Ode to Carnegie Library

Written by on March 8, 2016 in Children, Libraries, Opinions - 1 Comment

What will Feets and I do if it’s a gym?

Megan Roberts on why a library is so much more than a shelf of books

megan&feets_500We are a few weeks away from Lambeth’s planned closure of many of its libraries, including my beloved and beautiful Carnegie Library, built to enable the whole community to learn, grow and enjoy culture together in the late 1900s. A special day recently made me reflect on just what I and so many others will be losing if the closure takes place …

I joined Brixton Library when I became a freelancer in 2007. It was a big adventure and I was scared of being lonely and broke. Joining the library was a way of anchoring myself with a community as I would no longer have the community of my colleagues. It was also a way of saving money and all my reading came from the library. And it was a resource – I was able to use the photocopier and take inspiration from a wide range of books for my workshops.

I took a pause from libraries when I was working full time and moved to Loughborough Junction. But when I was pregnant, once again I joined my local library – Carnegie Library, the beautiful, even magical building that hovers at the top of my hill. I couldn’t believe that such a beautiful place was there for ordinary people like me to use.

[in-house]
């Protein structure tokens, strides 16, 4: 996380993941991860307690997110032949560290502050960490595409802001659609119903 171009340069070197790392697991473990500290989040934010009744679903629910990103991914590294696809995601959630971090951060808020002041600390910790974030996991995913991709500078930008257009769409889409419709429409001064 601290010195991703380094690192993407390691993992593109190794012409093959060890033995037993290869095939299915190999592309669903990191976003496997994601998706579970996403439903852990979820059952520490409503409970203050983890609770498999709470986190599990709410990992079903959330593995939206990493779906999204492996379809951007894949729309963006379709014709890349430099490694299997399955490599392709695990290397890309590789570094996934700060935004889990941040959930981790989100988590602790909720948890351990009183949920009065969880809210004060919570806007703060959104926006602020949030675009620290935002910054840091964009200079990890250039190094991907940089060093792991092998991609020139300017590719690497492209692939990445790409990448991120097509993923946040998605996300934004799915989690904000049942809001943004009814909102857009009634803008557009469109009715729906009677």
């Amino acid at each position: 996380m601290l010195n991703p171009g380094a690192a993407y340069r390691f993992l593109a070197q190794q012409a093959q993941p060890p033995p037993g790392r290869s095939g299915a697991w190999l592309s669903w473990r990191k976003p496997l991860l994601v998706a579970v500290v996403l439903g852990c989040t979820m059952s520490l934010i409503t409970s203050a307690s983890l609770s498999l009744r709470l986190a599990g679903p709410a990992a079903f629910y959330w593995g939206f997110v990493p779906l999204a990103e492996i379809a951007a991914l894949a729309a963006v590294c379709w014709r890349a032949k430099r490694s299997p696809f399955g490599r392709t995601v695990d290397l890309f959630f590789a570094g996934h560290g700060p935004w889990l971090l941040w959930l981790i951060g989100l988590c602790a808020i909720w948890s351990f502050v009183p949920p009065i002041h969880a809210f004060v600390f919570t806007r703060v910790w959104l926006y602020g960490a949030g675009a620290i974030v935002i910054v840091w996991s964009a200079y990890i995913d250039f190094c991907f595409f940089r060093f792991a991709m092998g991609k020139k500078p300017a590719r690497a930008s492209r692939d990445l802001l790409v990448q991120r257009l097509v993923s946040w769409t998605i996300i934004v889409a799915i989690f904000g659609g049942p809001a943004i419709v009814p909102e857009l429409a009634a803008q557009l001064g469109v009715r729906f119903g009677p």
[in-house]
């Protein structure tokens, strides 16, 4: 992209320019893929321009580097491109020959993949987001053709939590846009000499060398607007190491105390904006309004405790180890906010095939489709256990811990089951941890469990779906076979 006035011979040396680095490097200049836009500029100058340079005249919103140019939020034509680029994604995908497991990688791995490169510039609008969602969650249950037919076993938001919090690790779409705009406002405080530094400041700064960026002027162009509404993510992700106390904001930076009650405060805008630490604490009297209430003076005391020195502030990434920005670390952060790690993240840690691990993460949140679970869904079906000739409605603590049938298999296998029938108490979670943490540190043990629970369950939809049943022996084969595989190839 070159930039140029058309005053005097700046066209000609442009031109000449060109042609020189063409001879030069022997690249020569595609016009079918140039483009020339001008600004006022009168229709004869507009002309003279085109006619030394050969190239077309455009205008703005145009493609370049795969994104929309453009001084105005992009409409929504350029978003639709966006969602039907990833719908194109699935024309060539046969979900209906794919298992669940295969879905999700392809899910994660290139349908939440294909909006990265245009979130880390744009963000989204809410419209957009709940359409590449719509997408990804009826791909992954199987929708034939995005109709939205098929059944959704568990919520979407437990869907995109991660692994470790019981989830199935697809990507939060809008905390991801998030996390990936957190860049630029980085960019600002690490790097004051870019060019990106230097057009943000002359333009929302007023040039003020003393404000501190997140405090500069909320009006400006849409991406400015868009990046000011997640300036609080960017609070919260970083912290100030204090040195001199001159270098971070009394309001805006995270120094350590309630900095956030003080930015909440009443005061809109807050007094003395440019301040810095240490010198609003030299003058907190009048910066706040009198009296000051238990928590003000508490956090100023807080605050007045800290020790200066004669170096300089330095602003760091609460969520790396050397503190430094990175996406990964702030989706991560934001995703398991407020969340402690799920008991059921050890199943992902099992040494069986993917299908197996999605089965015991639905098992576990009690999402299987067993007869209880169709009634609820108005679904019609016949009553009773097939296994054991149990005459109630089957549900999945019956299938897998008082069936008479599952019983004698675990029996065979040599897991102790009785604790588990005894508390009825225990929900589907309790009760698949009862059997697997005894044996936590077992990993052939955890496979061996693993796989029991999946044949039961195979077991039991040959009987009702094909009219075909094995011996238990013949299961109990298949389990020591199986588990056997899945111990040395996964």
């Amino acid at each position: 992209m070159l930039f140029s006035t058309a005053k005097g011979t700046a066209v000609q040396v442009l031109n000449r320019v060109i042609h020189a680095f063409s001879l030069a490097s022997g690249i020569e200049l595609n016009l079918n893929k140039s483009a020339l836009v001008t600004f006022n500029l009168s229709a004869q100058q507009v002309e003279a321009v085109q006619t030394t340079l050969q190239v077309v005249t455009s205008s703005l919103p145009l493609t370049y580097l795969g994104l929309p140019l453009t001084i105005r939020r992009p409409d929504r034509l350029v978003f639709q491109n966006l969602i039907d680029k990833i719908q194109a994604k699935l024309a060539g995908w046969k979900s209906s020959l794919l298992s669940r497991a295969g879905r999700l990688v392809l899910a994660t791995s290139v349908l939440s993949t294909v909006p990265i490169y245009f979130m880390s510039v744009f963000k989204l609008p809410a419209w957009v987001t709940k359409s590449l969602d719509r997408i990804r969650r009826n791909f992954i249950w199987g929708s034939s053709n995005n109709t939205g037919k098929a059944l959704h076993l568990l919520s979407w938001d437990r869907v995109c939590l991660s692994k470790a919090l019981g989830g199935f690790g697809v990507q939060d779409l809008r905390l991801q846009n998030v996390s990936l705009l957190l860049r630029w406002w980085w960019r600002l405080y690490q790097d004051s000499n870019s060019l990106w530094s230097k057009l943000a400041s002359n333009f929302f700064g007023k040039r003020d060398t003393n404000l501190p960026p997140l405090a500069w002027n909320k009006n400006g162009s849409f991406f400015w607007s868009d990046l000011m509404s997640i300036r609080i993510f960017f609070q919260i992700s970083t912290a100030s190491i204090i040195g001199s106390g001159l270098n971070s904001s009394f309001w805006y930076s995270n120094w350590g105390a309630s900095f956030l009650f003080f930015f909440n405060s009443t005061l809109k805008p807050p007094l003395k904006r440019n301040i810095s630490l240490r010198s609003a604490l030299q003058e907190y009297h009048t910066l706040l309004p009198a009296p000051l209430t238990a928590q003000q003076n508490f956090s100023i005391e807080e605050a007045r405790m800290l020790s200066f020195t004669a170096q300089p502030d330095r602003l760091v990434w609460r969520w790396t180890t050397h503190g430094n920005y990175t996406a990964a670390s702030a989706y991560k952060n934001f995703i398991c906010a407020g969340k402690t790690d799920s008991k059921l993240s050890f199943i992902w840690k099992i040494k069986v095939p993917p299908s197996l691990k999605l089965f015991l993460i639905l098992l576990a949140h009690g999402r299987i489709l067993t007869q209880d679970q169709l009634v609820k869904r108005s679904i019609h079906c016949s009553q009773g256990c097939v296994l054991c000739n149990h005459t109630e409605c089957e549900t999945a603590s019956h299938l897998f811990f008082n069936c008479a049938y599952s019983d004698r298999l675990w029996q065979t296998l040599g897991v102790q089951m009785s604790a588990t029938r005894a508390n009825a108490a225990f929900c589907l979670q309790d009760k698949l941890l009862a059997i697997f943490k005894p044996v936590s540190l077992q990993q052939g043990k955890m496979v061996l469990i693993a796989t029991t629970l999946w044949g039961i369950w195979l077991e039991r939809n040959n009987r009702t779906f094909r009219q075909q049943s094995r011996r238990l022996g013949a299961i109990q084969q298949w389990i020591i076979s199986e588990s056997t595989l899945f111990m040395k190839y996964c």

Again, joining the library was a way to save money. But it quickly became much more than that. Here are just a few of the moments I’ve enjoyed at Carnegie Library in the last few years …

Walking up there when Feets was tiny. Walking her to sleep in the sling was my salvation from the worst time of day – the hour or two before Liam came home, when she would cry and cry and cry. It was wearying, dancing around the house, making up a song to learn all the countries of Africa from the map on the wall, while she carried on crying. Monday evenings, the library was open, and the “civilised” hours of the day became longer. I enjoyed some glorious peace sitting in the library and reading, with Feets asleep on my tummy.

Meeting Claire and Conni, two very special and very local mum-friends who, like me, appear at the library most Friday mornings for Wriggle and Rhyme time. We’ve been going since Feets was about three months old, when the session felt daunting but welcoming. It’s grown bigger and bigger in the meantime, as the library re-arranged itself to fit us all in. Now Feets is one of the big(ish) children, who the babies have to watch out for! And, proud Mum as I am, for the first time a couple of Fridays ago, Feets sat down and joined in for the whole session. Until now, she’s had a blissful time rearranging the books on the shelves, and delivering them to the different parents and children around the room. The amazing thing is, the librarians just don’t mind – they even claim it’s what the library’s there for … to nurture a love of books. We are never there for less than an hour and a half on a Friday.